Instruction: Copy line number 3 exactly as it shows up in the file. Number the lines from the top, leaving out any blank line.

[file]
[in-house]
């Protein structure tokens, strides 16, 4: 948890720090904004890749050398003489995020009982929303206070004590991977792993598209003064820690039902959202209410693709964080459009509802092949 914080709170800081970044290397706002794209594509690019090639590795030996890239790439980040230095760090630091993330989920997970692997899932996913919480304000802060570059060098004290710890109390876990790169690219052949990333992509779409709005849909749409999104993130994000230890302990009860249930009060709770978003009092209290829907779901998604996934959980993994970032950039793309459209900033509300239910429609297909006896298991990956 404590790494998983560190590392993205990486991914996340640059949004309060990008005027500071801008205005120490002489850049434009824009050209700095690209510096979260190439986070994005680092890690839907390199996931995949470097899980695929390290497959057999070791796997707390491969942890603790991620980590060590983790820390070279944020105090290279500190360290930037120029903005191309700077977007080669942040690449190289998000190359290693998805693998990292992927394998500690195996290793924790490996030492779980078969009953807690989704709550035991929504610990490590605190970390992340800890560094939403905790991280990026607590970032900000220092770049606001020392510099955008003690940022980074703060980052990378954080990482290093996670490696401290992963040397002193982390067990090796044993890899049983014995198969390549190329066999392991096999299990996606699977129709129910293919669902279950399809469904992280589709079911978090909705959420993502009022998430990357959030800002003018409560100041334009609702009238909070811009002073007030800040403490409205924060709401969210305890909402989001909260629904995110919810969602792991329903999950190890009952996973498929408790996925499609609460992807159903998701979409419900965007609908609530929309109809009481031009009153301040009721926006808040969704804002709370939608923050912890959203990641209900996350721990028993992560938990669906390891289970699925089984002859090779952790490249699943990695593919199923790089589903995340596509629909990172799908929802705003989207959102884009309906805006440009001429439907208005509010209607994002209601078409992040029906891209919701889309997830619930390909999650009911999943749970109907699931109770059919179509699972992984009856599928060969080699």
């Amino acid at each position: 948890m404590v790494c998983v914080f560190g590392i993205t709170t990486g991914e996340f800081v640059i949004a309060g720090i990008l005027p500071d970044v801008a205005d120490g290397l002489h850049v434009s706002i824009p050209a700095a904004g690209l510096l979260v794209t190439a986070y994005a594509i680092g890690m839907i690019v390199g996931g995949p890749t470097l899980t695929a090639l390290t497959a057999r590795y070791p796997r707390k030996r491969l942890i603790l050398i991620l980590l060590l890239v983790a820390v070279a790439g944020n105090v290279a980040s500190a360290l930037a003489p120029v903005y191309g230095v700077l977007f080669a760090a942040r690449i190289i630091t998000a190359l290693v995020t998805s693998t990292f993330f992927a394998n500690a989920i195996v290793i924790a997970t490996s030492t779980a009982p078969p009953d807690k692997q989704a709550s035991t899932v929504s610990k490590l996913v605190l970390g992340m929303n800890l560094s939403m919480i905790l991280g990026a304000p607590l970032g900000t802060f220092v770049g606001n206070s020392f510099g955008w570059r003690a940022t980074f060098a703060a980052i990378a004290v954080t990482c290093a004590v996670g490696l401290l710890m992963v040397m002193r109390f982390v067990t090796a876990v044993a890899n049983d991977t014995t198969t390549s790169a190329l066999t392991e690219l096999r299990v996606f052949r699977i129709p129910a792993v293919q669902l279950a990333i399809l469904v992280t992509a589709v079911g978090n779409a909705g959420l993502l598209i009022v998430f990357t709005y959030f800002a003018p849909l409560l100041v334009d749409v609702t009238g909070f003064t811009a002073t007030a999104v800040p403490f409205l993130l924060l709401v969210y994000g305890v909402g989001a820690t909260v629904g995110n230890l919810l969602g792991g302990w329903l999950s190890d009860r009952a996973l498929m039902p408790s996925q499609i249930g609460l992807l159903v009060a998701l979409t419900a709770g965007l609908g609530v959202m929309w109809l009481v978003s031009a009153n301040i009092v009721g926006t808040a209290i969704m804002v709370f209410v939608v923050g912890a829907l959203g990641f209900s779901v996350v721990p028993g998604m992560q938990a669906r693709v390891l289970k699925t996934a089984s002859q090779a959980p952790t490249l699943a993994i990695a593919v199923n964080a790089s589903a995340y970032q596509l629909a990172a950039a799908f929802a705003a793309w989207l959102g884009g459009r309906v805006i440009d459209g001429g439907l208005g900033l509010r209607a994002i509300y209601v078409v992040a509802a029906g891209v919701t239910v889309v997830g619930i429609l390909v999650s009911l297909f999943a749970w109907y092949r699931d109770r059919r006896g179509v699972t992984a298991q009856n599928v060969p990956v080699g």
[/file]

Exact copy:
């Amino acid at each position: 948890m404590v790494c998983v914080f560190g590392i993205t709170t990486g991914e996340f800081v640059i949004a309060g720090i990008l005027p500071d970044v801008a205005d120490g290397l002489h850049v434009s706002i824009p050209a700095a904004g690209l510096l979260v794209t190439a986070y994005a594509i680092g890690m839907i690019v390199g996931g995949p890749t470097l899980t695929a090639l390290t497959a057999r590795y070791p796997r707390k030996r491969l942890i603790l050398i991620l980590l060590l890239v983790a820390v070279a790439g944020n105090v290279a980040s500190a360290l930037a003489p120029v903005y191309g230095v700077l977007f080669a760090a942040r690449i190289i630091t998000a190359l290693v995020t998805s693998t990292f993330f992927a394998n500690a989920i195996v290793i924790a997970t490996s030492t779980a009982p078969p009953d807690k692997q989704a709550s035991t899932v929504s610990k490590l996913v605190l970390g992340m929303n800890l560094s939403m919480i905790l991280g990026a304000p607590l970032g900000t802060f220092v770049g606001n206070s020392f510099g955008w570059r003690a940022t980074f060098a703060a980052i990378a004290v954080t990482c290093a004590v996670g490696l401290l710890m992963v040397m002193r109390f982390v067990t090796a876990v044993a890899n049983d991977t014995t198969t390549s790169a190329l066999t392991e690219l096999r299990v996606f052949r699977i129709p129910a792993v293919q669902l279950a990333i399809l469904v992280t992509a589709v079911g978090n779409a909705g959420l993502l598209i009022v998430f990357t709005y959030f800002a003018p849909l409560l100041v334009d749409v609702t009238g909070f003064t811009a002073t007030a999104v800040p403490f409205l993130l924060l709401v969210y994000g305890v909402g989001a820690t909260v629904g995110n230890l919810l969602g792991g302990w329903l999950s190890d009860r009952a996973l498929m039902p408790s996925q499609i249930g609460l992807l159903v009060a998701l979409t419900a709770g965007l609908g609530v959202m929309w109809l009481v978003s031009a009153n301040i009092v009721g926006t808040a209290i969704m804002v709370f209410v939608v923050g912890a829907l959203g990641f209900s779901v996350v721990p028993g998604m992560q938990a669906r693709v390891l289970k699925t996934a089984s002859q090779a959980p952790t490249l699943a993994i990695a593919v199923n964080a790089s589903a995340y970032q596509l629909a990172a950039a799908f929802a705003a793309w989207l959102g884009g459009r309906v805006i440009d459209g001429g439907l208005g900033l509010r209607a994002i509300y209601v078409v992040a509802a029906g891209v919701t239910v889309v997830g619930i429609l390909v999650s009911l297909f999943a749970w109907y092949r699931d109770r059919r006896g179509v699972t992984a298991q009856n599928v060969p990956v080699g």